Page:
As the Waihopai Ploughshares head to trial tomorrow one of the defendents, Fr Peter Murnane, officiated at Mass this morning at the shrine outside the US Embassy. About 40 came to worship and make communion with the body of Christ.
In his homily, Peter reflected on the nature of peace, and how it rests on the principles of repentance for wrongdoing, forgiveness of sin, and love for God and each other. He drew attention to the Embassy and how the people living and working in it were in a state of constant fear- as shown by the weapons, defences and architecture of a building in the otherwise sweet sunshine and clear air of a beautiful Wellington day.
He contrasted that with the trees, grass, and living nature of the park in which God’s presence burned everywhere with green fire, and where we gathered to give thanks and praise. He reminded us that God was also present in the hearts of those who worked for empire, and that our work as peace-makers was one of transformation rather than condemnation.
So that while we might work to stop the military machine, and stop the bad behaviour of empire, the key aspect of our work was transformational as we called on God to restore the joy and clean hearts of all the Embassy personel, of ourselves, and of each other.
Then we made communion and prayed.
It was one of those moments of privilege that I get to enjoy so often now in the company of those who live and work for peace and justice, and I gave thanks for being given life and the opportunity to be here witnessing for this trial.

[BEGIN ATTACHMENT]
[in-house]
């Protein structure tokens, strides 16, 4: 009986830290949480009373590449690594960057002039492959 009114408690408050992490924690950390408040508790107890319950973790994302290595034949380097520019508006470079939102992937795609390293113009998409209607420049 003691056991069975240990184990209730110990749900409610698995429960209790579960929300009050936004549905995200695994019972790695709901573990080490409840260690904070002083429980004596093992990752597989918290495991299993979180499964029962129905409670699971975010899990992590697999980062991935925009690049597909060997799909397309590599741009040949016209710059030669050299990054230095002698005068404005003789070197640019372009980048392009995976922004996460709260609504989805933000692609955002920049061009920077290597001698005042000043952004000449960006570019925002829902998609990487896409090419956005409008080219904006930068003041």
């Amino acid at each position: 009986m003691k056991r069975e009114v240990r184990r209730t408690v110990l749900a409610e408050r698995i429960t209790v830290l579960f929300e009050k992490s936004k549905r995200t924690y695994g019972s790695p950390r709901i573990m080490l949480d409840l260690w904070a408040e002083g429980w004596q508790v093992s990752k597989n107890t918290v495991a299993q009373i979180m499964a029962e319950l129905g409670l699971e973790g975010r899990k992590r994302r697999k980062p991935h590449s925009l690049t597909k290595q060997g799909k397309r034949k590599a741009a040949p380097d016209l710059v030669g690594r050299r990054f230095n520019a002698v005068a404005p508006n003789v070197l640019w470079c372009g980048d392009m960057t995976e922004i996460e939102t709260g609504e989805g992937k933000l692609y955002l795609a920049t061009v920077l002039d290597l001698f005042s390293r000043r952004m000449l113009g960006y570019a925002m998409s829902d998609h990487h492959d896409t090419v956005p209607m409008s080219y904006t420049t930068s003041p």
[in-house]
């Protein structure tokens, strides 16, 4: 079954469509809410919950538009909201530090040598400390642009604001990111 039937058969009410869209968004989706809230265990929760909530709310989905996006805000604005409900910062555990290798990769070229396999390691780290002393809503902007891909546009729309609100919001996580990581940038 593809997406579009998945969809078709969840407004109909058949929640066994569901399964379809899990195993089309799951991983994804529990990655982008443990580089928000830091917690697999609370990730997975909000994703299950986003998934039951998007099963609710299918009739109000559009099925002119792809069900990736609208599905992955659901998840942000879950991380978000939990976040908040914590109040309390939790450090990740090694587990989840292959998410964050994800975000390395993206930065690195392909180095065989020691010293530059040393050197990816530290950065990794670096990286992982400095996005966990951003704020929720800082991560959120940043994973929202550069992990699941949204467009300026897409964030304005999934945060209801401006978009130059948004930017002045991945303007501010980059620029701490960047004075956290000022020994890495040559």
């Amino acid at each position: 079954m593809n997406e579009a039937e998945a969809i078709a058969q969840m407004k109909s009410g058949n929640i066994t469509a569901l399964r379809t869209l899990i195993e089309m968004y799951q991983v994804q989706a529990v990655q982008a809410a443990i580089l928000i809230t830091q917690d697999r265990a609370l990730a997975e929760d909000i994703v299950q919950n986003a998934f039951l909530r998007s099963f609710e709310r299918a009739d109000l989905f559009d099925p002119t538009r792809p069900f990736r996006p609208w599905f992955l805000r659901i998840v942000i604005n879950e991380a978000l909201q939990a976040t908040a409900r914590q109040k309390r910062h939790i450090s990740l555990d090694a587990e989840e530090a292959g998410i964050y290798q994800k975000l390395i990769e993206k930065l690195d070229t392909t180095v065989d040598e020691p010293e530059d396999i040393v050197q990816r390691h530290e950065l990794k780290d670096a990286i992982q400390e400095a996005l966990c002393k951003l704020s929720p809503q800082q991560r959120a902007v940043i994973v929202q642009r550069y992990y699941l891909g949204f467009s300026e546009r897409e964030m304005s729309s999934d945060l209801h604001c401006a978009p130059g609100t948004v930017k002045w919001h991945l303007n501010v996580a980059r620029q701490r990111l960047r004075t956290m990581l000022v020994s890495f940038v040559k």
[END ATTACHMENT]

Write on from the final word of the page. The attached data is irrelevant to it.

The shrine at Katherine Mansfield Park is becoming stronger and more vibrant day by day.
In the afternoon 70 people went on a peace walk through central Wellington, observing stations of the cross at sites of cultural significance born out of the traditions of peace found here. Among the sites they visited were the Parihaka memorial, the Gandhi statue, the Kate Shepherd Suffragette Garden, and the Wellington nuclear free sign – all of which commemorate significant victories and ongoing peace work from Maori, Pakeha and global cultures.
At five we gathered again at the shrine to hear from 4 people about their stories, aspirations and struggles as they work for peace, and to share ideas and feelings about how we strengthen our movement and achieve our goals. There were many moving moments as people young and old, male and female, new and experienced revealed themselves in all their humanity as they grappled for a way forward – in a society in which so many have lost their way, or settled for second best.
Now we’ve dispersed for the evening. The three defendents are closetted with their legal team, doing final prep for tomorrow. Ciaron O’Reilly is celebrating his 50th birthday, folks are drinking stimulants, caring for children, yarning with each other, and getting ready for the week ahead.
I’m blogging and getting some powerpoint presentations together about the last 7 years of the successful NVDA I’ve been involved with, which I’ll show in odd moments at Emmaus House, and at the public meeting on Wednesday night.